Tuesday, September 25, 2012


A brief extract from Udayan Ghosh’s Khalasitolar Ami Ek Prodigal Khalasi (“I’m Khalasitola’s Prodigal Coolie”), translated by me.

(Udayan Ghosh) – Kamal-da, I ask you so many questions, I hope you don’t get annoyed.

(Kamalkumar Majumdar) – I’m a student, can a student afford to be annoyed while answering questions?

– May I ask you another question?

– Speak, my Lord.

– What’s the difference between painting and cinema?

– Ask Dhaenga this question. [dhaenga: colloquial / slang for an abnormally tall, lanky person.]

– Dhaenga?

– Don’t you know Dhaenga? Your Horbola group’s Manik-babu. A famous commercial artist.

– Oh, you mean Satyajit Ray? I don’t see him nowadays. Horbola itself is now defunct.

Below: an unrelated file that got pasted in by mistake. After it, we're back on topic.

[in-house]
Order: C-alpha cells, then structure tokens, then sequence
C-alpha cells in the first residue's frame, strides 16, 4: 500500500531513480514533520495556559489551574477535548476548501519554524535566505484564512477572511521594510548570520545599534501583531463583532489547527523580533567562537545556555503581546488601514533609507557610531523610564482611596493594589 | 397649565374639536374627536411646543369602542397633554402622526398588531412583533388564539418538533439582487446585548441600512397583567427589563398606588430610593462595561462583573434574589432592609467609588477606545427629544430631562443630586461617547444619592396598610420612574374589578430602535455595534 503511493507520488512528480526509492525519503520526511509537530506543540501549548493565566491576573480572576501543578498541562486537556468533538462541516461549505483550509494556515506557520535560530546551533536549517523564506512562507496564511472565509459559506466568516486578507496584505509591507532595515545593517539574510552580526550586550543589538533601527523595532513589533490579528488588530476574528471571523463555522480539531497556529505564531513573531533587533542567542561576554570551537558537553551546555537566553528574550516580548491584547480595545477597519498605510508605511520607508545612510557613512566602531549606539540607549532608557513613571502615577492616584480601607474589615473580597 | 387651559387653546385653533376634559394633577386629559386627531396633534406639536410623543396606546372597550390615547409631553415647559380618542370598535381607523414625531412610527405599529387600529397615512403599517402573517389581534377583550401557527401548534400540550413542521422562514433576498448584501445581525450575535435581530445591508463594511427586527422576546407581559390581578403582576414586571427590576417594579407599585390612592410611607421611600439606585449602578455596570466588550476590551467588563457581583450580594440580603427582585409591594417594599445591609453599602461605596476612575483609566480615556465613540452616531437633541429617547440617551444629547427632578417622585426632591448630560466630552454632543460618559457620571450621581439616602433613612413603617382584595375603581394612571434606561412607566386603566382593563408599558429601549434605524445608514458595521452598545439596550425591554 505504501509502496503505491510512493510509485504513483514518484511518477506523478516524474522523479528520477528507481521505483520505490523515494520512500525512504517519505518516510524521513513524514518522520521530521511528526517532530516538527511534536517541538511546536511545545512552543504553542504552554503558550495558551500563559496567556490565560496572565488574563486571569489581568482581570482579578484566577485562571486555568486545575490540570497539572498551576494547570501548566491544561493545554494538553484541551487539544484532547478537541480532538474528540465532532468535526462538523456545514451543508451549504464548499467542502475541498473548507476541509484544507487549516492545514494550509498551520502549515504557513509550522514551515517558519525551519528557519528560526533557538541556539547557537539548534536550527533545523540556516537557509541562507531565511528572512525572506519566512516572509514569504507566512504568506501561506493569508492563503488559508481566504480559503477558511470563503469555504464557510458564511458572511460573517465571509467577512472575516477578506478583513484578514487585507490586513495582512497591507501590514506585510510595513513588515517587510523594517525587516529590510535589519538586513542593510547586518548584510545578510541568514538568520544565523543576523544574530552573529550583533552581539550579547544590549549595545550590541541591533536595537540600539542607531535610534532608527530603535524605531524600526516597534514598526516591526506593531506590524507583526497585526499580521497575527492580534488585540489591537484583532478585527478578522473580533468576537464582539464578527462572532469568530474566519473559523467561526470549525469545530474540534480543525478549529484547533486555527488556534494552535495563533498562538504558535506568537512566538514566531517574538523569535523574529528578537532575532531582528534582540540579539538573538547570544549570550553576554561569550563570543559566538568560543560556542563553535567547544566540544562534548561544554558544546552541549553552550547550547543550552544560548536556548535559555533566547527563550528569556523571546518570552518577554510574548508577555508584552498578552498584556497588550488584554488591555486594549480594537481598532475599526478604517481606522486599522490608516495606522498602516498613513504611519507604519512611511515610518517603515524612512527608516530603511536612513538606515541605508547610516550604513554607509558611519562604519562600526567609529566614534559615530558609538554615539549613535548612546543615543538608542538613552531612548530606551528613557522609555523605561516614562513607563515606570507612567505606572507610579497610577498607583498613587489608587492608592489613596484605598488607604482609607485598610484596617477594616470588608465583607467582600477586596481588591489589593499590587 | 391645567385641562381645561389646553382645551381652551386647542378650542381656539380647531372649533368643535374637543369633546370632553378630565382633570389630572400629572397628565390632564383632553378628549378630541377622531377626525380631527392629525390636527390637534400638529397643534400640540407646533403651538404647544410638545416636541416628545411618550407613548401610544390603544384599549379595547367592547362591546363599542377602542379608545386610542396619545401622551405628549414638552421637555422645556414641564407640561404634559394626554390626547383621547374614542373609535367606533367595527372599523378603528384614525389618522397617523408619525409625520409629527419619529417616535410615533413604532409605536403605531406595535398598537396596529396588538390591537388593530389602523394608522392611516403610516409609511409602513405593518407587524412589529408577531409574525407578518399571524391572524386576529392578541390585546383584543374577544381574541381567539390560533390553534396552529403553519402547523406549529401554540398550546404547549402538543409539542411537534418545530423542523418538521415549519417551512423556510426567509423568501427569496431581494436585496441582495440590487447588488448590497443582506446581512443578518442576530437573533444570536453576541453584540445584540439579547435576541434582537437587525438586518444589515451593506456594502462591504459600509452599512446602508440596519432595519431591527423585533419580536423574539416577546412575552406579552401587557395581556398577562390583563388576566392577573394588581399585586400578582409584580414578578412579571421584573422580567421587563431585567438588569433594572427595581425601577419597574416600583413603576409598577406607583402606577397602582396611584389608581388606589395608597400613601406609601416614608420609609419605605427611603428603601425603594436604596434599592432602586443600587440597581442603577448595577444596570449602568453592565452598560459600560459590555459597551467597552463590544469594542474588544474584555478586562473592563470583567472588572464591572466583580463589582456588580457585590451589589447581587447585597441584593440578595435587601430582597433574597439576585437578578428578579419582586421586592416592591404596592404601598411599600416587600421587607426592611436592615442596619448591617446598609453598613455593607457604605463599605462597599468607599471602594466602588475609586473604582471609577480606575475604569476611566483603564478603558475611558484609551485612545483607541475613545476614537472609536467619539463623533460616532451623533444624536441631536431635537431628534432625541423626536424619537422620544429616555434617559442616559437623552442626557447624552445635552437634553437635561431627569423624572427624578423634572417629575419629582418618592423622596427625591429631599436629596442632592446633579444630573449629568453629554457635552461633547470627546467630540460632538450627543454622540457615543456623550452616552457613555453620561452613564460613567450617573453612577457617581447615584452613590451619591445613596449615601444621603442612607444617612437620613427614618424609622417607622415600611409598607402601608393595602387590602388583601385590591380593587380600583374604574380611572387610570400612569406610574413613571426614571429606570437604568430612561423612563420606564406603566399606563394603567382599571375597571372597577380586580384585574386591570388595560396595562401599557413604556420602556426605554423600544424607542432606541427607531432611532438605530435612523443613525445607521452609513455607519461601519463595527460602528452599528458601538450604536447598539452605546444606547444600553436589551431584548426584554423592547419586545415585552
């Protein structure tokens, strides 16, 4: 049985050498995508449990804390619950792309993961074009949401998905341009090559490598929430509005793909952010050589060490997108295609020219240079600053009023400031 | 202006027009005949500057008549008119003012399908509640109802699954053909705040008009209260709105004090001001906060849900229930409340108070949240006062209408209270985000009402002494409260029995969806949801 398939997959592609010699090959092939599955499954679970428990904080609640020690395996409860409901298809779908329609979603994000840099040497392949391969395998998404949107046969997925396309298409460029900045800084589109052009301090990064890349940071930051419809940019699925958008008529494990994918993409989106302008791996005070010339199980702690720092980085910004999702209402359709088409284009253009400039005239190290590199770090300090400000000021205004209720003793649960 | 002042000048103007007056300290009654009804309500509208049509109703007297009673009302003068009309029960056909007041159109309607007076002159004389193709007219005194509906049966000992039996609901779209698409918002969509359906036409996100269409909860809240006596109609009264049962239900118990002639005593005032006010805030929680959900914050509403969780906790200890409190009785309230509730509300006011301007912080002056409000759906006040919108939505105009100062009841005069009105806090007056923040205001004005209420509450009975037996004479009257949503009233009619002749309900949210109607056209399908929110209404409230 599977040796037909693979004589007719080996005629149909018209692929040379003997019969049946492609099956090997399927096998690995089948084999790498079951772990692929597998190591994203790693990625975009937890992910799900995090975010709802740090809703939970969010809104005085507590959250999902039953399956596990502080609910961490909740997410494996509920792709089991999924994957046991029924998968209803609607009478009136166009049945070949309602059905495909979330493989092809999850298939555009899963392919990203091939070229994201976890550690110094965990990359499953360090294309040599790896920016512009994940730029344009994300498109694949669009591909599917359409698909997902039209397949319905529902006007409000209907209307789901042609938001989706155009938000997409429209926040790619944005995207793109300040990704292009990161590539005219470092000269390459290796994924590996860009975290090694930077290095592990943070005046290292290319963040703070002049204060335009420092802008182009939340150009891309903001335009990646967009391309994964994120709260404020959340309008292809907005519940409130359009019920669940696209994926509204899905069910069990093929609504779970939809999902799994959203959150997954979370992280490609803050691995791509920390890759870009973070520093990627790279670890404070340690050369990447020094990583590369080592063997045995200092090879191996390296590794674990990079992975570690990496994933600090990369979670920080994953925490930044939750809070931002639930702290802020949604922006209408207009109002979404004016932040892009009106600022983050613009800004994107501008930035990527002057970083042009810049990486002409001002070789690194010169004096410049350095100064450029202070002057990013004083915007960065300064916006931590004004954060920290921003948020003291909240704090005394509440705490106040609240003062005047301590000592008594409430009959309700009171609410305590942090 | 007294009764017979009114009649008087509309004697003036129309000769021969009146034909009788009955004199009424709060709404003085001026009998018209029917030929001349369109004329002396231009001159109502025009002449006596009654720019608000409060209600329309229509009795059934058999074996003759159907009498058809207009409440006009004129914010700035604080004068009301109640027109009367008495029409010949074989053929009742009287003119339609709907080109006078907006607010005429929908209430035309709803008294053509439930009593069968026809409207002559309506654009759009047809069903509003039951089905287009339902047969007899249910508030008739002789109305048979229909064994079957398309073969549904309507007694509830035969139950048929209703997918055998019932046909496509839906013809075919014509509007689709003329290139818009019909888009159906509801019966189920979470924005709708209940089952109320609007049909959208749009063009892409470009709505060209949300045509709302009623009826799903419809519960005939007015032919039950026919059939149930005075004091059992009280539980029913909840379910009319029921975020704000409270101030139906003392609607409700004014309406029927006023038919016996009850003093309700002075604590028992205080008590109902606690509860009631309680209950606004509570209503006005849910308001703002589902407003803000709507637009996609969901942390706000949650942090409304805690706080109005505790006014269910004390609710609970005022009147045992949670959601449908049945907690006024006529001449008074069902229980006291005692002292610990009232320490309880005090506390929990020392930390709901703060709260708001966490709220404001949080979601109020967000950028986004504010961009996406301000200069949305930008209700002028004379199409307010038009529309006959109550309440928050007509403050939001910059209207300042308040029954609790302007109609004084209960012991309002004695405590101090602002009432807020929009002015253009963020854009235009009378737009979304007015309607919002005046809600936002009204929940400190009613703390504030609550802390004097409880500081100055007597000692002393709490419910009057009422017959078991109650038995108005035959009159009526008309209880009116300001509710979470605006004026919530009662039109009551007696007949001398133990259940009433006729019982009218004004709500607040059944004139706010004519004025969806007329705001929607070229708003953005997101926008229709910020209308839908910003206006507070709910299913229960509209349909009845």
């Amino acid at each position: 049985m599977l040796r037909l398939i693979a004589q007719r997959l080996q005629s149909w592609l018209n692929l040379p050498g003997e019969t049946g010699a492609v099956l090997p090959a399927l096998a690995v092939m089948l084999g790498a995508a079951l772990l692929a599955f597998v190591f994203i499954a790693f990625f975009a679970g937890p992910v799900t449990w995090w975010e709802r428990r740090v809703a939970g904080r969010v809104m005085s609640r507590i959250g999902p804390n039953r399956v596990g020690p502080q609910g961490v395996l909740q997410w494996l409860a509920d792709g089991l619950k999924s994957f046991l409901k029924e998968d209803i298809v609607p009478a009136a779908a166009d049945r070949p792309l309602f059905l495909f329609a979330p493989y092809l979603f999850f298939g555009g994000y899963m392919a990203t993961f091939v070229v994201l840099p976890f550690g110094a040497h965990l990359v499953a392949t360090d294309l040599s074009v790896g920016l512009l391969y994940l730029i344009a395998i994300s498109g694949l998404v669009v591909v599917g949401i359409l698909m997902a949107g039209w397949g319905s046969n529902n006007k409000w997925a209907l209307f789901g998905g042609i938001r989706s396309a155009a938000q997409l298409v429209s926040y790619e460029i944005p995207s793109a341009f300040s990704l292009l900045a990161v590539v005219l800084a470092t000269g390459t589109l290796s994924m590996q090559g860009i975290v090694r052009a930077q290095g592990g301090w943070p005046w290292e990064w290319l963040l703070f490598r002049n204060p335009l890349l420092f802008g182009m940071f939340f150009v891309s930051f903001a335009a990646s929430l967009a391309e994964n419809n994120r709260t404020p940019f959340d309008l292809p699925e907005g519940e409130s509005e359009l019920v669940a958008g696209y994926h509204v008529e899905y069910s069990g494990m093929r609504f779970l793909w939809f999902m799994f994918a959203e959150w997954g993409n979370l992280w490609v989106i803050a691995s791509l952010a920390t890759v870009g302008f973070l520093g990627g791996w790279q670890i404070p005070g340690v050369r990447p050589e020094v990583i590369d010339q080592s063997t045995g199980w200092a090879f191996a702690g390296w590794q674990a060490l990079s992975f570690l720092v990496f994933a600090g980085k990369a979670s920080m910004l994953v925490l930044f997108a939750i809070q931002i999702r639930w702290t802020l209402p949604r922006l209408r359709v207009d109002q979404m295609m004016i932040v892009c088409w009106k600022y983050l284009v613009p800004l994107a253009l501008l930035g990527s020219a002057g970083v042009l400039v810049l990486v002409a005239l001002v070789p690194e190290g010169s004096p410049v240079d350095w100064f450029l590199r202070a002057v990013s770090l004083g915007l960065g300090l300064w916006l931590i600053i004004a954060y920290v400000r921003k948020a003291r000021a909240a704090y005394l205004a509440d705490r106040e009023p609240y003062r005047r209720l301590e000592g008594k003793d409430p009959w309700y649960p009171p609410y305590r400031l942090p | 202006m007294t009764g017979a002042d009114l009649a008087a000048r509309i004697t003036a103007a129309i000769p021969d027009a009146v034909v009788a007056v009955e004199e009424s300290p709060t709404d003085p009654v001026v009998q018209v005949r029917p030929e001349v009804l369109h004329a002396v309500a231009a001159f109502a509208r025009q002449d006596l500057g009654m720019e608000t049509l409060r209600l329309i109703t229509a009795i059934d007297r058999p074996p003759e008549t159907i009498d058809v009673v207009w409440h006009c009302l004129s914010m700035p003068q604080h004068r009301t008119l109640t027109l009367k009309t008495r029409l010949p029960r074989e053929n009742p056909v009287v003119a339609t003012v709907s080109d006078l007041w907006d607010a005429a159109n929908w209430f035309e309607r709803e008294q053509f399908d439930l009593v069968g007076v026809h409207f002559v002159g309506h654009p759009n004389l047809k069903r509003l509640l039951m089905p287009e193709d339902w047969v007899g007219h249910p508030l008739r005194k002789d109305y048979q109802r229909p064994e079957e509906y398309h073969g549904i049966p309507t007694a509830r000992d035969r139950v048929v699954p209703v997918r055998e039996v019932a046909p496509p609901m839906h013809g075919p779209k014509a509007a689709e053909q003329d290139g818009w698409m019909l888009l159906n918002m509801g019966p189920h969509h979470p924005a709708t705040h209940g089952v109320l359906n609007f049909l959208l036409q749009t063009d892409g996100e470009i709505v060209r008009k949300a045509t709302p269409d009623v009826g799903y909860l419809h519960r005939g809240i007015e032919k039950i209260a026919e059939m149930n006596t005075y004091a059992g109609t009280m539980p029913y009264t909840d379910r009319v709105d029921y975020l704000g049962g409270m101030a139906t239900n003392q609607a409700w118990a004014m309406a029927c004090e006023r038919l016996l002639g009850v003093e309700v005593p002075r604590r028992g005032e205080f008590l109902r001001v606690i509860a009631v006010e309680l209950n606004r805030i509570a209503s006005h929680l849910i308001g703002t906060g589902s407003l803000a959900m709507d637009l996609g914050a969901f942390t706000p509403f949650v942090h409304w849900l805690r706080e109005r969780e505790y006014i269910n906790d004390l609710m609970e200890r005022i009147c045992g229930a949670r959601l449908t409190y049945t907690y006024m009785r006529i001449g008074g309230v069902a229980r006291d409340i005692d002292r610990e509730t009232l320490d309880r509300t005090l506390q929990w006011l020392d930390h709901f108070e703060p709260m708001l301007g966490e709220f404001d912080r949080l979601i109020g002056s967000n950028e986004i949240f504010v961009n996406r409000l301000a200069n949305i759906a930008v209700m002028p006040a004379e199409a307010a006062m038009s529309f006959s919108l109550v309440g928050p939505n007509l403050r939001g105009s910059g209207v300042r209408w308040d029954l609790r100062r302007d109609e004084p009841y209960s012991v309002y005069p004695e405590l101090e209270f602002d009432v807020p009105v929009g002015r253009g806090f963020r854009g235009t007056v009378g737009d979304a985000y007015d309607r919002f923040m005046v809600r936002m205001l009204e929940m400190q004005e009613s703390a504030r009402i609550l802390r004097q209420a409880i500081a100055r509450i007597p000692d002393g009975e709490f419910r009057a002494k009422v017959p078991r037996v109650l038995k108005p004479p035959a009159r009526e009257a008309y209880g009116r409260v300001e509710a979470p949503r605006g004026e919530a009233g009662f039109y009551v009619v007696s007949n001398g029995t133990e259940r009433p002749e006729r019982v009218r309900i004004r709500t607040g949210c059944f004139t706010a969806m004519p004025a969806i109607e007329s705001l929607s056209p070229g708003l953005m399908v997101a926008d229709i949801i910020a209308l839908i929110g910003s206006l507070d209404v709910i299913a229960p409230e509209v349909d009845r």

– He used to come to Khalasitola earlier. On the pretext of looking for Kamal-babu. Of course, he’d down a few glasses first, and then enquire about Kamal-babu. Yes, he writes fine stories, nice, sweet, incomparable stories. His drawing is not bad either, but everything’s commercial. At least his father, Sukumar Ray, had a far superior film sense. “’Twas a hanky, became a cat”. [ref. to Sukumar Ray's novella, Hajoborola, a classic of children’s literature in Bengali.] That’s cinema, a montage in a movie. I heard that this Dhaenga is running after the other Dhaenga, the political Dhaenga, Bidhan Roy, to make some song or gong … [ref. to the novel Pather Panchali (“song of the road”) by Bibhuti Bhushan Bandopadhyay, subsequently made into a film by Satyajit Ray, that launched his career as a major film director of Bengal, India and the world.] He’s also going to catch the poetic author of (the novel) Aranyak, Bibhuti Bhushan. Is it so simple? Has he ever written a poem in his life? Let him try! Cinema is another kind of medium altogether, the greatest medium. Shabda–brahma, rupa–brahma, and above all, a-rupa–brahma operate here. Literature used to be translated into cinema only so long as cinema was in its infancy. But now it is grown-up. So why would cinema accept literature as an element? Haven’t you seen Eisenstein? Haven’t you seen Charles Chaplin? Yes, Dhaenga knows music, but with just that, with story and music, you can’t cook up a film. Image is imbued with life, and cinema is simultaneously imbued with life and sound. Dhaenga is also a cine-club addict. When, from where, from which film he’s copied or imbibed – can anyone here know that? What can one say … Dhaenga does not know painting, the soul of a painting, and the colours fused within that, he doesn’t even understand the power of the sketch lines let alone its sound-imbued version in cinema. Look at his cover of Banalata Sen, think about it. [ref. to the Bengali poem “Banalata Sen” by Jibanananda Das, written in 1934, and Satyajit Ray’s cover for Das’s collection of poems titled Banalata Sen (1942)]. Is “Banalata Sen” only about “her hair, like dark night in ancient Vidhisha”? Or bird’s-nest-like eyes”? Is the meaning of the lines only about her hair? In that case, what about all those lines – “evening arrives like the hush of dew